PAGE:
The student news site of Marquette University

Marquette Wire

The student news site of Marquette University

Marquette Wire

The student news site of Marquette University

Marquette Wire

Students bring mental health concerns into the open

Students bring mental health concerns into the open

Video by Victor Jacobo 

Nearly 40 percent of all college students who receive counseling suffer from psychological disorders, according to a survey from the American College Counseling Association. So Marquette organizations banded together to sponsor this year’s Mental Health Awareness Week, which will take place April 8-14.

Mental Health Awareness Week is sponsored by several groups, including Active Minds, the Center for Health Education and Promotion, the Xi-Xi Chapter of the Kappa Sigma fraternity, the Marquette Student Nurse Association and the National Alliance on Mental Illness of Greater Milwaukee, among others.

A green ribbon campaign, informational tables, an academic panel on how mental health intersects multiple disciplines, a theater performance, a student keynote event and a walk and vigil will highlight the week. 

Amy Messman, Marquette’s coordinator of health education and promotion, said students and faculty should wear green ribbons during the week to support those who have been affected by mental illness.

“Mental health-related issues can affect any of us,” Messman said. “I would encourage any student or staff member to get involved and show your support.”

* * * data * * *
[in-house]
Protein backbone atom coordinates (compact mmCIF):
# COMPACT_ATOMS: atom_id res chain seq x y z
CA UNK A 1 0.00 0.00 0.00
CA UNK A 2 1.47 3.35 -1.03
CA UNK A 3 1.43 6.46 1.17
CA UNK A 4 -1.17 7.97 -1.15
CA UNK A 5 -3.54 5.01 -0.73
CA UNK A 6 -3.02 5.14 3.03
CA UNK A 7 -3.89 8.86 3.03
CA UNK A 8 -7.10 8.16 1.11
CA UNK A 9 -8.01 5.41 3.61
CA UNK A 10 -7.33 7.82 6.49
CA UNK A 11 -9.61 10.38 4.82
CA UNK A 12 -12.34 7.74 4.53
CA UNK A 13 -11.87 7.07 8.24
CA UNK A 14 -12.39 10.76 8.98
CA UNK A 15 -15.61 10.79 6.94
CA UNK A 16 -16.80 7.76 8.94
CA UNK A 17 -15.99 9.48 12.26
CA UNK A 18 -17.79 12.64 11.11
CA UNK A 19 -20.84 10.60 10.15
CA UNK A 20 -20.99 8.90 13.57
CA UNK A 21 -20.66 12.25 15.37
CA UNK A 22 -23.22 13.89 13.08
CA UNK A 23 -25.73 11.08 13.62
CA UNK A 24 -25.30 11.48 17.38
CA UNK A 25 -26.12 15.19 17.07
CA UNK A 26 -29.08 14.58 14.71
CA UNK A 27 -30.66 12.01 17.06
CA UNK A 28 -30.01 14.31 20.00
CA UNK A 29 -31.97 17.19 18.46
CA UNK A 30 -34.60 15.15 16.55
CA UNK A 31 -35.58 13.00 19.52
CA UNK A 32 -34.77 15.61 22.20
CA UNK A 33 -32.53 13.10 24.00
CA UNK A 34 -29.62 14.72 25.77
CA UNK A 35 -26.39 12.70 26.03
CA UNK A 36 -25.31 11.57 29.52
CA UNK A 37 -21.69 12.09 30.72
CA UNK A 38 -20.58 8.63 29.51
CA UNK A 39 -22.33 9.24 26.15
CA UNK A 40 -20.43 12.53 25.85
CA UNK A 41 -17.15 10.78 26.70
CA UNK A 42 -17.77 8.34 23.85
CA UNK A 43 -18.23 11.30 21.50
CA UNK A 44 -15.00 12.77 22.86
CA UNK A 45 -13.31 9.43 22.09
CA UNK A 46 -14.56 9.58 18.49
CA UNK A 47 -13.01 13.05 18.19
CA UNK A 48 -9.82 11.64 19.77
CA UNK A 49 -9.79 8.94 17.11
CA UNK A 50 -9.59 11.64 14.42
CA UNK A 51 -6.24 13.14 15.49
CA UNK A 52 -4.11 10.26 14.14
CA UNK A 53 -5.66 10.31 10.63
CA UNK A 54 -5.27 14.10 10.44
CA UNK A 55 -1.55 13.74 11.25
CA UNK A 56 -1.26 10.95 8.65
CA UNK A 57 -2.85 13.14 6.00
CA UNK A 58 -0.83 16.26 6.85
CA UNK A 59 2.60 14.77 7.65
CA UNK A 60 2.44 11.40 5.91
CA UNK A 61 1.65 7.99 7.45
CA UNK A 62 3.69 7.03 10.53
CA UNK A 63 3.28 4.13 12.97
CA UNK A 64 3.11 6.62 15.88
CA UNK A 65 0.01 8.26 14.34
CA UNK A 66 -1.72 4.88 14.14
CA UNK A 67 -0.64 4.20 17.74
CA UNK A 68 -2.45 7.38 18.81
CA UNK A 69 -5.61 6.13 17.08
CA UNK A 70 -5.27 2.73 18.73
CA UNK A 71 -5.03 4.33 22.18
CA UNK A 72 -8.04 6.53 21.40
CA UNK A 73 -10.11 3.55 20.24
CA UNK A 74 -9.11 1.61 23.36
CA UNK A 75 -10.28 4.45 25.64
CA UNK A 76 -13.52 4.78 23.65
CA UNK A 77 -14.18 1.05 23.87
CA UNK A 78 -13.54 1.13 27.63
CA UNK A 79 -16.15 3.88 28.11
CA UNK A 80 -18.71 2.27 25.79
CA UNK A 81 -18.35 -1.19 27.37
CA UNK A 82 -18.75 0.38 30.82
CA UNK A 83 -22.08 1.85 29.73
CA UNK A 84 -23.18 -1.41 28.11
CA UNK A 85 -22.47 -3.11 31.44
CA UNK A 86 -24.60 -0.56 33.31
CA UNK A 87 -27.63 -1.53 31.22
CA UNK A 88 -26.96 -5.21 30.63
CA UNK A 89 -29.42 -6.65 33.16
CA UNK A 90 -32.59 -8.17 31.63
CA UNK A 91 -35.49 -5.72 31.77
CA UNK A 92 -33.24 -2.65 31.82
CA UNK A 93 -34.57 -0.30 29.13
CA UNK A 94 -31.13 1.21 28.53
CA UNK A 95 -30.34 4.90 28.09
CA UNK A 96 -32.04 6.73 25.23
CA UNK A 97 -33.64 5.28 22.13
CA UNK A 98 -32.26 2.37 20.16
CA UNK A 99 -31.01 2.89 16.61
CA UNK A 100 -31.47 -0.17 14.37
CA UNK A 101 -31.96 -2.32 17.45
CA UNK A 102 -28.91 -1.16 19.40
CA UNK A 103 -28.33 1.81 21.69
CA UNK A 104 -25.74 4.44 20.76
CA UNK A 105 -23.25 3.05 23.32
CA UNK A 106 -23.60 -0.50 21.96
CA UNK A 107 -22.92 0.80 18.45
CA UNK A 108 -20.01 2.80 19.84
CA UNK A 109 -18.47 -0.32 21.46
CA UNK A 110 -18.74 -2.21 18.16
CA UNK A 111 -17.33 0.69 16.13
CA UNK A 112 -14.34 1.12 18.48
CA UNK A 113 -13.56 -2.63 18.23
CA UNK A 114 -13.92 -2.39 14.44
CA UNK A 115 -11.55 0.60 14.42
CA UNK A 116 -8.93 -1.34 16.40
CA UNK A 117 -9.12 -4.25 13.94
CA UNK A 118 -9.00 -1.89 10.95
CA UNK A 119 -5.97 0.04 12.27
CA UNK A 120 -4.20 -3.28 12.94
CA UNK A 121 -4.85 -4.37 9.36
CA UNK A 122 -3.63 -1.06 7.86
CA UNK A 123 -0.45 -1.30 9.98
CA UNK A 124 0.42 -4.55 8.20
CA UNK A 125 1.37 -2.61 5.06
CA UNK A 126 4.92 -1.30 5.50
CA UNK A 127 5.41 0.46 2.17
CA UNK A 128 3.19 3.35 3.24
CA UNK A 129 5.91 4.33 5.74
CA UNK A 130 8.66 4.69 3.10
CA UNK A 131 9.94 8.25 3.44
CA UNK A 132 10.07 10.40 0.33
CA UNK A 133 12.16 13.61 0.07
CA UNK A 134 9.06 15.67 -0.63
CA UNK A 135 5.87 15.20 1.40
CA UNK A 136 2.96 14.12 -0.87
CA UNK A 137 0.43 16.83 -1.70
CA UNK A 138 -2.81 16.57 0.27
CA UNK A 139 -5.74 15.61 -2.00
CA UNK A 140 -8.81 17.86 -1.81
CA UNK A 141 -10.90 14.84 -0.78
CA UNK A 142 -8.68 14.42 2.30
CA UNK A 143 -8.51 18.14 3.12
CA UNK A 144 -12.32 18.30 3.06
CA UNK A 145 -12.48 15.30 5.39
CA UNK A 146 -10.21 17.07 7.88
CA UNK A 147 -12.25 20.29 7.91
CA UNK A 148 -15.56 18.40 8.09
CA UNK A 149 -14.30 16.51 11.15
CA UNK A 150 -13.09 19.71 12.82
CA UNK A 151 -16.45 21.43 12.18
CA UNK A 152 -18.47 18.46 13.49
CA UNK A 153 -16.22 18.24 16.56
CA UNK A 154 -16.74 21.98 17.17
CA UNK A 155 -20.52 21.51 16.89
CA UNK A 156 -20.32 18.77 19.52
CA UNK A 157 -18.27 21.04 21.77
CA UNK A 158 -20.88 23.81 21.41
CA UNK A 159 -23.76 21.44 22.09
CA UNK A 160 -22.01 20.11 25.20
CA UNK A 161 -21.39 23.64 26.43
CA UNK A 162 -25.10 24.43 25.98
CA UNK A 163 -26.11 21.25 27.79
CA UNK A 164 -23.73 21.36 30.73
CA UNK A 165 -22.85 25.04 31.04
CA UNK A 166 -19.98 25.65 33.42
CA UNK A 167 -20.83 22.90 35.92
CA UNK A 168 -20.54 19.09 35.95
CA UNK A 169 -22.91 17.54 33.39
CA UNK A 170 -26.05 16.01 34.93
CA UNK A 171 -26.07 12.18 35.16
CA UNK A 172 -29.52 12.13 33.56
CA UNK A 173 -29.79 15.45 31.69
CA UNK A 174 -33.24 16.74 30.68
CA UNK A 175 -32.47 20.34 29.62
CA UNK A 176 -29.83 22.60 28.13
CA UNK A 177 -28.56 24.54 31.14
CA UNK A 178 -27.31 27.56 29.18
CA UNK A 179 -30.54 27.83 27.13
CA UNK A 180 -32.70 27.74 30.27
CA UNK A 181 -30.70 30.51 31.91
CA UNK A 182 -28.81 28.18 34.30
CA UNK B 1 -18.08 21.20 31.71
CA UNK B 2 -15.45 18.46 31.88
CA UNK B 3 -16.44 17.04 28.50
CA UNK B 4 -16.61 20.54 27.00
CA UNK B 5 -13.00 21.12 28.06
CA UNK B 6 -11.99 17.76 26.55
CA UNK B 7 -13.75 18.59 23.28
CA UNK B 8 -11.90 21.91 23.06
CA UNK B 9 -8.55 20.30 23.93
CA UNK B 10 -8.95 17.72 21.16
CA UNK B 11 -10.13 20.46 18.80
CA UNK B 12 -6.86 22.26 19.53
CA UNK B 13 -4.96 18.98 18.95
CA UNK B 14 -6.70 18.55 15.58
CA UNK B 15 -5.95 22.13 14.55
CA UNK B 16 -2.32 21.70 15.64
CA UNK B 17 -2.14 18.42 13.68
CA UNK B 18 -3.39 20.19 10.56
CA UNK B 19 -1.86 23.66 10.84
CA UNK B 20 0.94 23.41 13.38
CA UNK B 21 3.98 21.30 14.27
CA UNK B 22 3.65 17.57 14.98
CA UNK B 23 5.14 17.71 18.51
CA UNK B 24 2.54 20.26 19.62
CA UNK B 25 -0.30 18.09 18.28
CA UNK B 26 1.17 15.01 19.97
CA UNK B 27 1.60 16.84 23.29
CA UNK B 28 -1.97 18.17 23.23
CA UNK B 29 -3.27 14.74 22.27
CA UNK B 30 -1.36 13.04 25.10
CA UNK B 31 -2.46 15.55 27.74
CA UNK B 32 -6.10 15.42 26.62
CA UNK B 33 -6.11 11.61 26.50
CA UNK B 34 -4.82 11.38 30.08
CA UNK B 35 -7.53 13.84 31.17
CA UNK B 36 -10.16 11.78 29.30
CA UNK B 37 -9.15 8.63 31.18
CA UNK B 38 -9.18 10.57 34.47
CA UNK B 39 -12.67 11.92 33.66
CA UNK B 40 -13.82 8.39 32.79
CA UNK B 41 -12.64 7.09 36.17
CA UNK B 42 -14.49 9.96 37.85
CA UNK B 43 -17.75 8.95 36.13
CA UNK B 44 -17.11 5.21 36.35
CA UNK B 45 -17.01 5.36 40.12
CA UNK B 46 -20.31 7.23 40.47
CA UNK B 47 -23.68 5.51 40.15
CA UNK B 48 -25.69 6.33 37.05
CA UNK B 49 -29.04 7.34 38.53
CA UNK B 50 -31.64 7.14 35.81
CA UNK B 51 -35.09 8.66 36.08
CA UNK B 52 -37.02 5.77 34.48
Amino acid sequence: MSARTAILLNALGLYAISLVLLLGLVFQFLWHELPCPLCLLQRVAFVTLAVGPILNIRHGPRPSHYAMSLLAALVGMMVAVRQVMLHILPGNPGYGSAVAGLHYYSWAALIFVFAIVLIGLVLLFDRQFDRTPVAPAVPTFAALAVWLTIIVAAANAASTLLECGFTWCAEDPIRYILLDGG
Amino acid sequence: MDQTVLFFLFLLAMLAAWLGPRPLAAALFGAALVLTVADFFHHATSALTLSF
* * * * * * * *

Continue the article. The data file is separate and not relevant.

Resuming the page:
Michael Haen, a senior in the College of Arts & Sciences and chapter welfare chairperson of the Kappa Sigma fraternity, helped to organize the week’s events.

Haen said in an email that the groups are hosting the week to raise awareness about mental health, allow community members to share stories about mental health and reduce the stigmas surrounding mental health conditions.

“I think everyone saw a clear trend in the media arising from Sandy Hook, a debate about gun control and a debate about how to address mental health in this country,” Haen said. “Much of the media coverage seems to focus on mental health only when violence is involved, and I think that point inspired Mental Health Awareness Week.”

Haen said students have to overcome the negative stigmas surrounding mental health and allow the issue to come to the forefront.

“If (mental health issues) remain private to the individual and there is a decision made to not disclose, there is a substantial risk that the disabling effects of the diagnosis will worsen,” Haen said.

Sue McKenzie, director of Rogers InHealth, an organization that serves people with mental illness, will deliver the keynote address, which will be followed by student stories focusing on mental health.

“This may sound odd, but if we start to accept mental health and the adversity sometimes associated with it as a commonality between us all, we can eliminate some of the stigma associated with it,” Haen said. “Sharing a personal experience with another person in an appropriate manner and setting can go a long way in opening up dialogue.”

Meghann Rosenwald, a junior in the College of Health Sciences and president of the Marquette chapter of Active Minds, said an open discussion is the most important thing to foster when it comes to mental health.

“The more comfortable students are with discussing mental health disorders and making them less of a taboo topic, the more likely they are to seek the treatment they need if they need it,” Rosenwald said. “The negative stigma surrounding mental health makes it difficult for students to talk about it. The more we talk about it, the less of a taboo it becomes.”

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